Is Microwaving Food Good or Bad?

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microwave oven

 

I'm a huge fan of Lean Cuisine frozen meals -- they're low in calories and tastier than a homemade sandwich. Plus, they're ready to eat in less than five minutes. But there's conflicting research out there about whether microwaving food is healthy or not. 

 

In his latest book, Eat This and Live! How to Make Simple Food Choices, bestselling author, Dr. Don Colbert suggests cooking frozen meals in an oven instead of a microwave to retain nutrients and avoid cancer. There's even a study that shows microwaved broccoli lost between 87 and 97 percent of several major cancer-protecting antioxidants. However, on the Health Physics Society website, a scientific organization of professionals who specialize in radiation safety, expert Gary H. Zeman, ScD, CHP, writes: "Cooking foods in a microwave oven does not alter them other than to heat them. There are no known effects on humans from microwaved food as opposed to foods heated by other means." Also, on the USDA website it states: "Microwave energy does not make food radioactive." In 2006, The New York Times ran a story debunking the danger and cited a Cornell University study that found that spinach retained nearly all its folate when cooked in a microwave, but lost about 77 percent when cooked on a stove. They also found that bacon cooked by microwave has significantly lower levels of cancer-causing nitrosamines than conventionally cooked bacon.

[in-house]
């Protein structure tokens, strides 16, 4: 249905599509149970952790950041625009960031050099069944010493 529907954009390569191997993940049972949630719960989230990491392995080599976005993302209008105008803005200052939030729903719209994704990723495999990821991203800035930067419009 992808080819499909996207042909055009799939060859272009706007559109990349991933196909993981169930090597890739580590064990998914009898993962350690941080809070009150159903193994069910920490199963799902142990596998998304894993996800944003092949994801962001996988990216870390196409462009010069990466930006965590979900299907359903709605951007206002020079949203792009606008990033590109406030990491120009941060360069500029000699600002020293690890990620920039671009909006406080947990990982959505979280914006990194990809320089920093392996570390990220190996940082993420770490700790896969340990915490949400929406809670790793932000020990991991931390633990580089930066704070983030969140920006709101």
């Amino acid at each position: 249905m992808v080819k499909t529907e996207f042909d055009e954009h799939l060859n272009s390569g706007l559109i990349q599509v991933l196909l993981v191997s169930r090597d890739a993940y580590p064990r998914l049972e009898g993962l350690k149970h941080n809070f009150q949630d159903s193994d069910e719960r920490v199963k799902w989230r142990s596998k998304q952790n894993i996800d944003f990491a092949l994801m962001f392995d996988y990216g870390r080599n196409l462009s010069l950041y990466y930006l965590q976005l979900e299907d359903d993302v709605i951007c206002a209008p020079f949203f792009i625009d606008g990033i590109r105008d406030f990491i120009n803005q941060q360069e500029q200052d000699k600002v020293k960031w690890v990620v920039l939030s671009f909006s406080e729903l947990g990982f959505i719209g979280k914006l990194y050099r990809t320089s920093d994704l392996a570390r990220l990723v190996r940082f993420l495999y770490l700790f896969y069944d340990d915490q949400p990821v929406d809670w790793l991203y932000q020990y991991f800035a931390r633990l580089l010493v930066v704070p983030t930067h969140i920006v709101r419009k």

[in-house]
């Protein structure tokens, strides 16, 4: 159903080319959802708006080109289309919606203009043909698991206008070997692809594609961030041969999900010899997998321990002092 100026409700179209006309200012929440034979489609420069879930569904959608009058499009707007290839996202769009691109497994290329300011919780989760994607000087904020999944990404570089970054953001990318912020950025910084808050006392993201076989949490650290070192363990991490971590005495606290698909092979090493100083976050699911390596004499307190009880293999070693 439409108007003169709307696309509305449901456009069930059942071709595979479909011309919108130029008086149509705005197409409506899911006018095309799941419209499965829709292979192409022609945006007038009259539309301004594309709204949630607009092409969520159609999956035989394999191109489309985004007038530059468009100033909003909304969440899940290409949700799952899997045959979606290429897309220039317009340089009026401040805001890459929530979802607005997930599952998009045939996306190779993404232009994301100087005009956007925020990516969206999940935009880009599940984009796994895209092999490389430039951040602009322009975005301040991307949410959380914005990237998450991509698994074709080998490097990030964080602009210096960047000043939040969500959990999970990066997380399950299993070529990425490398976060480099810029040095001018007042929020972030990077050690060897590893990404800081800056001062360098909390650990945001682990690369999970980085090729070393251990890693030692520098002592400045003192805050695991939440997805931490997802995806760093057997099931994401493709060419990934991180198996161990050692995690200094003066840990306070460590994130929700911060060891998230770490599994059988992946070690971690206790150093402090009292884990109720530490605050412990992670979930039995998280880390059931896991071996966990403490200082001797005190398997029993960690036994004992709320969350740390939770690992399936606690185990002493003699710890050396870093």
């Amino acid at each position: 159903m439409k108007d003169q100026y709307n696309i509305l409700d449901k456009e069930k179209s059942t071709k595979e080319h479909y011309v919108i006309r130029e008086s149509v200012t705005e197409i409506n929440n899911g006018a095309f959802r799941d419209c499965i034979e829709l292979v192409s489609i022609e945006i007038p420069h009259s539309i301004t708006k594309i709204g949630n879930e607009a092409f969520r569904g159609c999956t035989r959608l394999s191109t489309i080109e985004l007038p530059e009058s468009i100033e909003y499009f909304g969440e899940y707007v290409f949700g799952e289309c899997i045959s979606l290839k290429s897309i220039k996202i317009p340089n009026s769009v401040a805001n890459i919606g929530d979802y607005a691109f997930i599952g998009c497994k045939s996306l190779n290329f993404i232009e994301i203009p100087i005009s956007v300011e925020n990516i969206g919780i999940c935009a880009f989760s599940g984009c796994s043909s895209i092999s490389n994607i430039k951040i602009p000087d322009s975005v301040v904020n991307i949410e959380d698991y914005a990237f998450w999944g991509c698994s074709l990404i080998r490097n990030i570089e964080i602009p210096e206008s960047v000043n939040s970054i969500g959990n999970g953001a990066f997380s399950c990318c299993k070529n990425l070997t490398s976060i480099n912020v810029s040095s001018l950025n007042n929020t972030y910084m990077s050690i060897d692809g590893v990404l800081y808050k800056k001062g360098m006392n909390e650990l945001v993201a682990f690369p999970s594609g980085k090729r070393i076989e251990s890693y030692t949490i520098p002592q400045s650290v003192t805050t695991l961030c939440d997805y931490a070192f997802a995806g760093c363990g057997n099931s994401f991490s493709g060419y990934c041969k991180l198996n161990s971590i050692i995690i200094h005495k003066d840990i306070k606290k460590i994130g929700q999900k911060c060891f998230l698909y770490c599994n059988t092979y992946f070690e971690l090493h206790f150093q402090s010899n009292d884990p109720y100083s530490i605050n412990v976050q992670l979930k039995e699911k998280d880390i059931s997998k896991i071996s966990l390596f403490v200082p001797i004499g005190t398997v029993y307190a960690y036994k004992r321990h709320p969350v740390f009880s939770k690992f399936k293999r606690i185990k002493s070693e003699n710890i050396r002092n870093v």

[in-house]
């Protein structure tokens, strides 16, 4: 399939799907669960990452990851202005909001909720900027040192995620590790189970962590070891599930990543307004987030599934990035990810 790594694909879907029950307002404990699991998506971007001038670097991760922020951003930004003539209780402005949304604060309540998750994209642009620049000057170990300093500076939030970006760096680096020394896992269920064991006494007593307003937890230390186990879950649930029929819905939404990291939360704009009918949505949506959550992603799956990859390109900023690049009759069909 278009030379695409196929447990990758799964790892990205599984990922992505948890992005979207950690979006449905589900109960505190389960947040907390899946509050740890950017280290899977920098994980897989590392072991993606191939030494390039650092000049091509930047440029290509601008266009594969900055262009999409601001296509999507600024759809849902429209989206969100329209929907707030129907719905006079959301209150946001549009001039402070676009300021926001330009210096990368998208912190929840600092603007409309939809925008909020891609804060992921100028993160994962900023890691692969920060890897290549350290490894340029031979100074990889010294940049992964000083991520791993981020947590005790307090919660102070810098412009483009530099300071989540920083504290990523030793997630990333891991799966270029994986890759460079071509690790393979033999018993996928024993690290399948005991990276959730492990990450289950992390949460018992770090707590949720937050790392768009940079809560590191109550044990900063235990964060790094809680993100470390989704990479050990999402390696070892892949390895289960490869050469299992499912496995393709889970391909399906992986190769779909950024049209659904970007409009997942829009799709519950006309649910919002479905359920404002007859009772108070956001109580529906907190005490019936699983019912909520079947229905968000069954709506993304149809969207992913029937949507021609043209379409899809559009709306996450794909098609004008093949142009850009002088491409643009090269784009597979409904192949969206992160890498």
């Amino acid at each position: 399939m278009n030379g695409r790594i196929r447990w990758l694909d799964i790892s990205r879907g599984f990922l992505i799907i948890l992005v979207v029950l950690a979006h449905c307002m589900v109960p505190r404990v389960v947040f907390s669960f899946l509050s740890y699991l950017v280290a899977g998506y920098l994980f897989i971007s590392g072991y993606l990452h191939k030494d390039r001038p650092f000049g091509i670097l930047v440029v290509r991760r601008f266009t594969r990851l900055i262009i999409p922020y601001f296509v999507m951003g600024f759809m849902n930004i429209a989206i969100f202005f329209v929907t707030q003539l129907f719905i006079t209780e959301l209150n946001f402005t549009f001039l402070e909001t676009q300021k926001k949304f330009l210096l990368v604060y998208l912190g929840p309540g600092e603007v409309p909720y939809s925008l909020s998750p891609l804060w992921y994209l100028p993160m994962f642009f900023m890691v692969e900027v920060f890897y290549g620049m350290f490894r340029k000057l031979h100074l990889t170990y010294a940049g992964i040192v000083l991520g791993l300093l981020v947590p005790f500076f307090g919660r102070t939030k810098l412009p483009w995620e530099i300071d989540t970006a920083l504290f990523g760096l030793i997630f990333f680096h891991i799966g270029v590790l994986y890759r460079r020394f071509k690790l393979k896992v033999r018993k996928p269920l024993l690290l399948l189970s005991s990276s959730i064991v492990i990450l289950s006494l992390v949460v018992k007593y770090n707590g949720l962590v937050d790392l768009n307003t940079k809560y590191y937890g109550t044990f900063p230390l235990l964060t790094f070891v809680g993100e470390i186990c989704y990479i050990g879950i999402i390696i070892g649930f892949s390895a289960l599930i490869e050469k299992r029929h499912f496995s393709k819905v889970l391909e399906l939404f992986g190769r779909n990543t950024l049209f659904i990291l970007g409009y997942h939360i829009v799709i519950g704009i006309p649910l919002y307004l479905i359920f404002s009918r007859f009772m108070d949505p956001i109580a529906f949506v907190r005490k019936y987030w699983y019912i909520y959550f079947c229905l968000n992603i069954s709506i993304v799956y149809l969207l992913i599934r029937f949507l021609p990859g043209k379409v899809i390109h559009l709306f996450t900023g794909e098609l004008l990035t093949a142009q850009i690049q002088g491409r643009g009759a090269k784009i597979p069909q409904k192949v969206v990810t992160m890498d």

The verdict: Microwaving food is generally safe and without health risks.

Are you afraid of the microwave? Why or why not?

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